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The Santa Clara County of Education (SCCOE) is Committed to serving, inspiring, and promoting student and public school success.
Strategic campaigns to raise awareness of the overall benefits of education
Meeting the emerging needs of the community by providing leadership and support for children, schools, and the greater community.
A premier service organization.
Fostering respectful, supportive, and inclusive work environments within and across branches, departments, clusters, and sites.
The Santa Clara County Office of Education is committed to improving equity and access to high quality, inclusive education for all students with a priority focus on student groups that have been historically underserved and impacted by the effects of structural racism and systemic poverty.
Summary: The suicide rate for children ages 10 to 14 has more than doubled in the last decade, yet children still have limited access to mental health services. COVID-19 has only exacerbated the youth mental health crisis. This bill would require health plans to collaborate with schools to provide mental health services to students. It would also make services more accessible by expanding the network of school-based mental health practitioners and use of telehealth.
Equity Impact: More mental health resources positively correlate with fewer suspensions, expulsions, and absences. This bill ensures that all students, regardless of health insurance provider or disability status, have easily accessible mental health resources that are integrated into a school campus and culture.
Summary: Inequitable access to, and exclusion from, high-quality early learning and care (ELC) programs significantly contribute to the word gap, the academic achievement gap, and the graduation gap. By bringing together existing and new data on enrollment in, exclusion from, and location of ELC programs, state and local California policy makers can identify and address the practical and structural barriers that prevent Black and Hispanic children and families from receiving equitable access to high-quality ELC services.
Equity Impact: The ELC dashboard would ensure greater access to existing and new data that will help state and local policy makers and ELC providers make informed decisions about where to invest additional resources. The Dashboard will also help identify existing gaps and inequities in the availability of, and access to, early learning and care programs.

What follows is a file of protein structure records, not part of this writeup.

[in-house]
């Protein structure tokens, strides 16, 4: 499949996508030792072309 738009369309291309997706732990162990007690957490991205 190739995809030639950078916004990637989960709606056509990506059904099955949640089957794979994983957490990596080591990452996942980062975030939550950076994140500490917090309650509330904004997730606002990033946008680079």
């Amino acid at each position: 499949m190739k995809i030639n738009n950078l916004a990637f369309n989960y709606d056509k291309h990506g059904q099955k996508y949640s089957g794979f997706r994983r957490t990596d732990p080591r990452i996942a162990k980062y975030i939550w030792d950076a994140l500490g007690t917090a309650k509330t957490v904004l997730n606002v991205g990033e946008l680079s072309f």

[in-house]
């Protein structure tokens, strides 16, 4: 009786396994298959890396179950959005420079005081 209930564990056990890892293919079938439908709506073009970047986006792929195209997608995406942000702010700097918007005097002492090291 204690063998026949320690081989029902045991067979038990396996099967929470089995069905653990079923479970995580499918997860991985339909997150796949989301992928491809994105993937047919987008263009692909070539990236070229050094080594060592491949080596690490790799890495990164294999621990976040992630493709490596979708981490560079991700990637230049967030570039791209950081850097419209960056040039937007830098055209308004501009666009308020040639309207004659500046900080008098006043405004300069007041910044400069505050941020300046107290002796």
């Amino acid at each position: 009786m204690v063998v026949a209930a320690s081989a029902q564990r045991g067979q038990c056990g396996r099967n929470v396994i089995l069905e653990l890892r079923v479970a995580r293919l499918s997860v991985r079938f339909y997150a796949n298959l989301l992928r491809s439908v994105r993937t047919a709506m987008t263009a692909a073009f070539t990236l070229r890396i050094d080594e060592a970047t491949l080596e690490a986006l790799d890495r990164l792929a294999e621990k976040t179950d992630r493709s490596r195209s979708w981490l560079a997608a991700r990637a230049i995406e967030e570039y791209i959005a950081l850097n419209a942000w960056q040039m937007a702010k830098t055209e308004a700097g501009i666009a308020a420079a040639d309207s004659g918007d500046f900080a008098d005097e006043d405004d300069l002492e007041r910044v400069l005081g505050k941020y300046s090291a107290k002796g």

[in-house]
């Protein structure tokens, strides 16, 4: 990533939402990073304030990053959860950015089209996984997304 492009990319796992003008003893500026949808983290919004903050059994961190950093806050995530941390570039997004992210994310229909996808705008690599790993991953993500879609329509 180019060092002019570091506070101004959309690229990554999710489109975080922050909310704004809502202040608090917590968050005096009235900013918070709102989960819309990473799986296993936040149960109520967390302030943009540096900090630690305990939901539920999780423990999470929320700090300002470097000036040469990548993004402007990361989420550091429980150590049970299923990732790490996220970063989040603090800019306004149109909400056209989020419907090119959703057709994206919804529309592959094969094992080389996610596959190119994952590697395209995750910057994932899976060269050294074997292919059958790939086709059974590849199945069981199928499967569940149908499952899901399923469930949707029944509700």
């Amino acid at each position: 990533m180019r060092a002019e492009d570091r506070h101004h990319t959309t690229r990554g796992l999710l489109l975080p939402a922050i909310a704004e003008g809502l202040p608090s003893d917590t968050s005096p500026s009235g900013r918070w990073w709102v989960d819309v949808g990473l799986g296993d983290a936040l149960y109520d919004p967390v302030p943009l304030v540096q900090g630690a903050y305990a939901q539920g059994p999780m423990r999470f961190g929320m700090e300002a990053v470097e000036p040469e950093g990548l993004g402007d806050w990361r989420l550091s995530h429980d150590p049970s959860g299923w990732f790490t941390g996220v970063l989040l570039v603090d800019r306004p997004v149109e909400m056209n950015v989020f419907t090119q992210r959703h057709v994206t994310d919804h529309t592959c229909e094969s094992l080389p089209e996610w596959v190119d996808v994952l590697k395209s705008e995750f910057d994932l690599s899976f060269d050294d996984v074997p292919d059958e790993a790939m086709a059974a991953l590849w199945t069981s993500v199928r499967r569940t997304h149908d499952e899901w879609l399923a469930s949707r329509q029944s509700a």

Summary: Existing state policies and practices incentivize the segregation of students with disabilities into separate classes even when students are capable of performing at grade level. This bill would incentivize districts to place students with disabilities in the most inclusive environment that is appropriate by adding an existing federal indicator (least restrictive environment) to the state accountability dashboard. It would also incentivize districts to provide general education teachers with training and professional development on teaching strategies related to the most common mild/moderate disabilities such as ADHD, dyslexia, dyscalculia, and autism.
Equity Impact: This bill addresses the state’s low inclusion rates in K to 12th grade and furthers movement towards a single system in which “all kids are general education kids first.” Inclusive programs have been shown to increase academic and graduation outcomes for both special education and non-special education students.
Summary: AB 1361 prohibits suspension and expulsion in state preschool and childcare programs, absent exceptional circumstances, and requires reporting when exclusion occurs. This bill would also strengthen early childhood mental health consultation as a means of providing adequate supports to teachers and families to promote positive mental health, buffer the effects of toxic stress and trauma, and create positive learning environments.
Summary: This bill would make permanent the childcare subsidy pilot programs in Alameda and Santa Clara Counties, which were originally created by AB 833 (Bonta, 2015) and AB 2368 (Gordon, 2016).